The Institute of Chartered Accountants of India (ICAI) has brought out a list of over 400 companies that should converge their accounting practices with International Financial Reporting Standards (IFRS) by April 2011.
IFRS — issued by International Accounting Standards Board — is acknowledged by 113 countries. This is ICAI’s first list and more companies would be added on its next list, sources said. The first list comprises 439 companies. It includes BSE-Sensex companies, NSE-Nifty companies, companies that have raised debt of over $50 million abroad, financial sector companies, publicly accountable companies (with total borrowings of over Rs 1,000 crore), Indian subsidiaries of foreign companies that have implemented IFRS at the parent company and companies outside these categories with capital of over $50 million abroad.
Significantly, ICAI is mulling including venture capital funds also in the IFRS convergence process. The first list includes BSE and NSE companies (totalling 52), 44 insurance companies, 46 mutual fund companies, 37 Indian banks with presence only in India, 30 foreign banks with a presence in India, eight Indian banks with overseas branches, one Indian bank with subsidiaries or joint ventures abroad (Central bank of India) and four Indian banks with representative offices abroad. Then there are 217 companies including Air India Charters, Indian Railway Finance Corporation, Reliance Ports & Terminals, Jet Lite, Educomp Solutions, Exim Bank, TVS Motor, GMR Energy, GVK Power & Infrastructure, Godrej Industries, NHPC, RNRL, Videocon and Wockhardt. IFRS convergence will entail a change in the accounting process. Mr Rahul Roy, Director, Ernst & Young, said, “Depending on a company’s complexity, it will need a change in its IT and ERP systems, besides management information system. Besides, companies will have to employ valuers for various valuations.” IFRS compliance is a huge opportunity for consultants, IT companies and tax experts.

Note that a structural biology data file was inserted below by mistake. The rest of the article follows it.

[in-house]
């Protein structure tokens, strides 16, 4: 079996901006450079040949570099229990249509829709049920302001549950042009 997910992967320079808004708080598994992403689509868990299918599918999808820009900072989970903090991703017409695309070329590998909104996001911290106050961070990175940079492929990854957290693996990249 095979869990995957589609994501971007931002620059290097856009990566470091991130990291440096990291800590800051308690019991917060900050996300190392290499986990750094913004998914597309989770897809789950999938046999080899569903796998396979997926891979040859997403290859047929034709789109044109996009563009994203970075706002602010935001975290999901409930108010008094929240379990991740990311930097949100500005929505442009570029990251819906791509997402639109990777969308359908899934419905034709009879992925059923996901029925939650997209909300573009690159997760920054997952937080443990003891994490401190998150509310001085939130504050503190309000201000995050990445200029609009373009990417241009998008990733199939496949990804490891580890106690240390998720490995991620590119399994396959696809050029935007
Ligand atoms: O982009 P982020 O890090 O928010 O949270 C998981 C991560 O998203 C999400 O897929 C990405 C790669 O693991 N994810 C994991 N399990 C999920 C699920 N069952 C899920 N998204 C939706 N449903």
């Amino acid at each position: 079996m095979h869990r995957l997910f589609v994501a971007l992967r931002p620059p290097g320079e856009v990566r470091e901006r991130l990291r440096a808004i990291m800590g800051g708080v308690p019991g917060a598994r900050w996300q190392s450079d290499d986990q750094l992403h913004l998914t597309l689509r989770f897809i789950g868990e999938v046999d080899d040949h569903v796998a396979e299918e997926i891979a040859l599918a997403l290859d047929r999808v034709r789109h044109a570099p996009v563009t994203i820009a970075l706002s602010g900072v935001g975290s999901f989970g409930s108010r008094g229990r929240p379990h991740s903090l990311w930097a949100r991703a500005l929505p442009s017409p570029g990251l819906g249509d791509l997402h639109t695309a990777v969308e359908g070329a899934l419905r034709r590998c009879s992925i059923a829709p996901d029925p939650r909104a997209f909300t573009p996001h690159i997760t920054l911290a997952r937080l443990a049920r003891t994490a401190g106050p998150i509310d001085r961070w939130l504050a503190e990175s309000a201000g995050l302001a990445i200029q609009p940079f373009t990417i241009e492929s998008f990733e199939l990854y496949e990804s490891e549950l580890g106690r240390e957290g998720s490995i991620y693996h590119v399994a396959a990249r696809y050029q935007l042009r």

The cost of compliance will range from Rs 10-12 crore for a big company to Rs 8-10 lakh for a small company. But finance professionals who have not updated their IFRS skills will become obsolete while IFRS experts will command a premium salary, Mr Roy said. Companies will have to train their accounts and finance personnel on IFRS. After IFRS convergence, benchmarking Indian companies with their global peers will be more accurate. ICAI will hold talks on IFRS convergence with SEBI, IRDA, RBI and the Corporate Affairs Ministry on the changes in SEBI guidelines, IRDA rules and regulations, the Banking Regulation Act, Companies Act and National Advisory Committee on Accounting Standards notifications.
ICAI will convene talks with companies in oil and gas, aviation, pharma and textiles to evaluate the sectoral impact. It will follow the IASB’s programmes on converging IFRS with US Generally Accepted Accounting Principles. ICAI could also evolve separate and simpler IFRS norms for small and medium enterprises as such companies lack the resources to converge with IFRS.